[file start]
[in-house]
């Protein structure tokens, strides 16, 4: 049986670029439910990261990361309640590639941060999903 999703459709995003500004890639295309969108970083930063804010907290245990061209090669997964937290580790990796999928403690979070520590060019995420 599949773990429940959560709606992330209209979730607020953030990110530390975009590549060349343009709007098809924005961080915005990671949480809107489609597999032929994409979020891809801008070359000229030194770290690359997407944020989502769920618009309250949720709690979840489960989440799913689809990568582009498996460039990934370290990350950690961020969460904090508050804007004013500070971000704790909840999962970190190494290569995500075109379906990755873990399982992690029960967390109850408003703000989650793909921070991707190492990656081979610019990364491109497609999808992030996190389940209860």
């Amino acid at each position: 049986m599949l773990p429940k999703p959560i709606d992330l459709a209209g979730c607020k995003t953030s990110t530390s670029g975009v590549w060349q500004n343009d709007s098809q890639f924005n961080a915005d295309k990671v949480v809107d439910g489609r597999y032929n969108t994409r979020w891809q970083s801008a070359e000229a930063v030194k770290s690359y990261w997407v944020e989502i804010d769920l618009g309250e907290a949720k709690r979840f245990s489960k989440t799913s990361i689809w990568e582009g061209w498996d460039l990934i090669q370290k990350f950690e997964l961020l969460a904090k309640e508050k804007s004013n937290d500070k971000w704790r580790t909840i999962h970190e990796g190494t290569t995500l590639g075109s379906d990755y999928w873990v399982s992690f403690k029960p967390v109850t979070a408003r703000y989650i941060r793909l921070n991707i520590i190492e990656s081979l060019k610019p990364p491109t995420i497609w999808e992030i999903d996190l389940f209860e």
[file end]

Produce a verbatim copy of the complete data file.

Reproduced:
[in-house]
């Protein structure tokens, strides 16, 4: 049986670029439910990261990361309640590639941060999903 999703459709995003500004890639295309969108970083930063804010907290245990061209090669997964937290580790990796999928403690979070520590060019995420 599949773990429940959560709606992330209209979730607020953030990110530390975009590549060349343009709007098809924005961080915005990671949480809107489609597999032929994409979020891809801008070359000229030194770290690359997407944020989502769920618009309250949720709690979840489960989440799913689809990568582009498996460039990934370290990350950690961020969460904090508050804007004013500070971000704790909840999962970190190494290569995500075109379906990755873990399982992690029960967390109850408003703000989650793909921070991707190492990656081979610019990364491109497609999808992030996190389940209860």
């Amino acid at each position: 049986m599949l773990p429940k999703p959560i709606d992330l459709a209209g979730c607020k995003t953030s990110t530390s670029g975009v590549w060349q500004n343009d709007s098809q890639f924005n961080a915005d295309k990671v949480v809107d439910g489609r597999y032929n969108t994409r979020w891809q970083s801008a070359e000229a930063v030194k770290s690359y990261w997407v944020e989502i804010d769920l618009g309250e907290a949720k709690r979840f245990s489960k989440t799913s990361i689809w990568e582009g061209w498996d460039l990934i090669q370290k990350f950690e997964l961020l969460a904090k309640e508050k804007s004013n937290d500070k971000w704790r580790t909840i999962h970190e990796g190494t290569t995500l590639g075109s379906d990755y999928w873990v399982s992690f403690k029960p967390v109850t979070a408003r703000y989650i941060r793909l921070n991707i520590i190492e990656s081979l060019k610019p990364p491109t995420i497609w999808e992030i999903d996190l389940f209860e």